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“Another tip to reduce food waste is to follow the ‘4 Rs’: Reduce food waste by doing meal planning, replace animal  protein with plant-based protein, recycle veggie scraps to make soup or stock, and reuse foods by eating leftovers,” added registered dietitian Amy Yiu.


Big Batch Cheesy Sweet Potato Shepherds Pie – Foodland Ontario
Big Batch Cheesy Sweet Potato Shepherds Pie – Foodland Ontario Photo by supplied /Foodland Ontario

Big Batch Cheesy Sweet Potato Shepherd’s Pie

This twist on a classic offers a colourful and tasty mealtime solution for eight to ten hungry people. Or make two dinners for four and freeze the second pan to cook from frozen. Or make eight individual 1 cup servings for later use. Recipe courtesy Foodland Ontario. (


4 lb, sweet potatoes, peeled and cubed

1-1/2 cups shredded Old Cheddar cheese


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1/2 cup milk

Salt and pepper


2 lb. lean ground beef

2 cloves garlic, minced

2 cups each shredded carrots and zucchini

1-1/2 cups fresh or frozen corn kernels

3/4 cup minced onion (about 1 medium)

1 Tbsp. all-purpose flour

1 cup milk

Salt and pepper

Topping: In large pot, cook potatoes in boiling water until fork-tender, 12 to 15 minutes. Drain and mash with Cheddar cheese, milk, and salt and pepper to taste.

Filling: Meanwhile, in large frying pan, saute beef over medium-high heat for 8 to 10 minutes or until no longer pink. Drain off fat. Add garlic, carrots, zucchini, corn and onion; cook for 5 minutes or until vegetables are softened. In small bowl, mix together thyme, oregano, mustard and flour; stir into pan along with milk, and salt and pepper to taste. Cook for 2 minutes or until slightly thickened. Transfer to two 8-inch square baking dishes; top each with half of potato mixture. (Can be frozen at this point). Bake in 375F oven for 20 minutes, or until heated through and topping is browned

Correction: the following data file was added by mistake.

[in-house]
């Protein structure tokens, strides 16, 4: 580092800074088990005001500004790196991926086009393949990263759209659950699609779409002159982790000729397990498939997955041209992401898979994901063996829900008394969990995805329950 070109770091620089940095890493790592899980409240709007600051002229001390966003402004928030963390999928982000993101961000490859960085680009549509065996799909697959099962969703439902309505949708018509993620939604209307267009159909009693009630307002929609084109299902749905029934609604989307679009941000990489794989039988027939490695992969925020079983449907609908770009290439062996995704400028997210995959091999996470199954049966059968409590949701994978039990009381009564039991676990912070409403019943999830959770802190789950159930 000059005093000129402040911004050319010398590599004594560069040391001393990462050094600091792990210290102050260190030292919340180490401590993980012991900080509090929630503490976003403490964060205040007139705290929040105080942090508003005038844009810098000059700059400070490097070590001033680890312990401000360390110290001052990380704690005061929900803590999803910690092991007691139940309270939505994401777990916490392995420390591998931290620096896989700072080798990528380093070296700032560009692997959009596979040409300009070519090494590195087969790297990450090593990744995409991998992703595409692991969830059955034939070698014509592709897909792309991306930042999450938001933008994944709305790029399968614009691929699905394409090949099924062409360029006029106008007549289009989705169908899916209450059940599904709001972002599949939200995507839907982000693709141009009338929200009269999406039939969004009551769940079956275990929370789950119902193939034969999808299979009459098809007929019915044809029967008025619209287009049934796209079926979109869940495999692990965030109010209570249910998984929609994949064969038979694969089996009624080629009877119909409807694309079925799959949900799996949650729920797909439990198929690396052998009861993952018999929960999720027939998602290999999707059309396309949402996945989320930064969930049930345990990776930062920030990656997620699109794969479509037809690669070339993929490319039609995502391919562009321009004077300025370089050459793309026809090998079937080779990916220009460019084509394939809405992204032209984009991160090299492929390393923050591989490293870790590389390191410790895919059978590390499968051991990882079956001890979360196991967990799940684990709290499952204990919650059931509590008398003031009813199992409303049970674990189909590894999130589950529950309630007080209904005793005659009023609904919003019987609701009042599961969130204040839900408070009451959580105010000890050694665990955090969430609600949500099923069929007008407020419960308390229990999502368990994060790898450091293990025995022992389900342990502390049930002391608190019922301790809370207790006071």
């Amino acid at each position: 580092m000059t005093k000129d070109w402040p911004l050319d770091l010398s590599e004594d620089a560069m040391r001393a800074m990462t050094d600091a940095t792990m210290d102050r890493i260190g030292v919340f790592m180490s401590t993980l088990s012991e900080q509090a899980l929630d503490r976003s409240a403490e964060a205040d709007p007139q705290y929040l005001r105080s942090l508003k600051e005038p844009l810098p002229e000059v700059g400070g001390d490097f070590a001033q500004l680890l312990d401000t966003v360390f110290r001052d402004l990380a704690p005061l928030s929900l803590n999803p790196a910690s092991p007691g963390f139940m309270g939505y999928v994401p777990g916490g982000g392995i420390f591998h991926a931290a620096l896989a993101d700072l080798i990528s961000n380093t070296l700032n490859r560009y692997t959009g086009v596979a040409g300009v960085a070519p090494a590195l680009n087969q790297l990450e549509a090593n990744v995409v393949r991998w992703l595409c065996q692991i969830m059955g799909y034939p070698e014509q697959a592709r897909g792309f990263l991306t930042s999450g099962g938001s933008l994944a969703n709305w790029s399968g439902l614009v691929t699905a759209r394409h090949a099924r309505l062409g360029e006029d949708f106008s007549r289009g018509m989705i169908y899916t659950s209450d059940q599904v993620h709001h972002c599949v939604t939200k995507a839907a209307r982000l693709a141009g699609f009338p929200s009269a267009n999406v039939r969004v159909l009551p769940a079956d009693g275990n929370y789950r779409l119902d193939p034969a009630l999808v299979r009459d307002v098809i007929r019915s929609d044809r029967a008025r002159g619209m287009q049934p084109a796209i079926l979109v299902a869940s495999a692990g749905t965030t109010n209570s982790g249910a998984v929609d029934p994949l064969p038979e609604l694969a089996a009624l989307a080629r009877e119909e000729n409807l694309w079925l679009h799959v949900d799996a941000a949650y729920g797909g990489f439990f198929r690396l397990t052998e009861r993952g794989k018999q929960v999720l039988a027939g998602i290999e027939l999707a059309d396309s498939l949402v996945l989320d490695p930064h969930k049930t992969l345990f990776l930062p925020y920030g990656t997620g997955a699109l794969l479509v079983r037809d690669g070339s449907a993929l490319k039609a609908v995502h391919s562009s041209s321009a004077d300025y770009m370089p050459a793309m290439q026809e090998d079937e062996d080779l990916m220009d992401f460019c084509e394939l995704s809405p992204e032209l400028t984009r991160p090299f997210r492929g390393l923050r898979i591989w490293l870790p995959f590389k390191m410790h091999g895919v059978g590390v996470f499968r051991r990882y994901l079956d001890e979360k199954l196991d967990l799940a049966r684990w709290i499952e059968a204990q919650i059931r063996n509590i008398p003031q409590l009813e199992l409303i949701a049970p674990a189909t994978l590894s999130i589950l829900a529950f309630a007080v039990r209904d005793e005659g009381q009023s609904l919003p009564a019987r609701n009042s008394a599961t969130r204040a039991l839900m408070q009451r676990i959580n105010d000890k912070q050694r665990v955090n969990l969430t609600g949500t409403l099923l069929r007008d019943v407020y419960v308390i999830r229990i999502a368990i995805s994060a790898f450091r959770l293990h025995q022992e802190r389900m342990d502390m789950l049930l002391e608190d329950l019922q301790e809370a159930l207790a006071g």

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From Frozen: Bake in 350F oven for 45 minutes or until heated through.

Apple Loaf Cake – Foodland Ontario
Apple Loaf Cake – Foodland Ontario Photo by supplied /Foodland Ontario

Apple Loaf Cake

Apples add freshness to this buttery-maple cake, topped with a maple glaze. Ensure that all ingredients are at room temperature; pull eggs, milk and maple syrup out of the fridge in advance. Serves 10. Recipe courtesy Foodland Ontario (

1/2 cup butter, softened

1 cup granulated sugar

3 eggs

1/3 cup maple syrup

1/4 cup milk

1-3/4 cups all-purpose flour

1 Tbsp. ground cinnamon

2 tsp. baking powder

1/8 tsp. ground nutmeg

2 cups diced unpeeled apples, (Cortland or Crispin suggested)

Maple Glaze:

1/2 cup icing sugar

2 Tbsp. maple syrup

2 tsp. water

Grease 9- x 5-inch metal loaf pan; line bottom and long sides with parchment paper, leaving 2-inches overhang; set aside. In large bowl, using electric mixer, on medium speed, beat together butter and sugar until light and fluffy about 2 minutes. Whisk in eggs one at a time; whisk in maple syrup and milk.

In separate large bowl, stir together flour, cinnamon, baking powder and nutmeg. Stir dry ingredients into wet ingredients until just combined. Fold in apples. Scrape batter into loaf pan. Bake in 325F oven for 1 hour and 5 minutes or until toothpick inserted into centre comes out clean. Cool in pan on rack for 15 minutes. Turn out onto rack

Maple Glaze: In medium bowl, whisk together icing sugar, maple syrup and water. Drizzle over top of cake.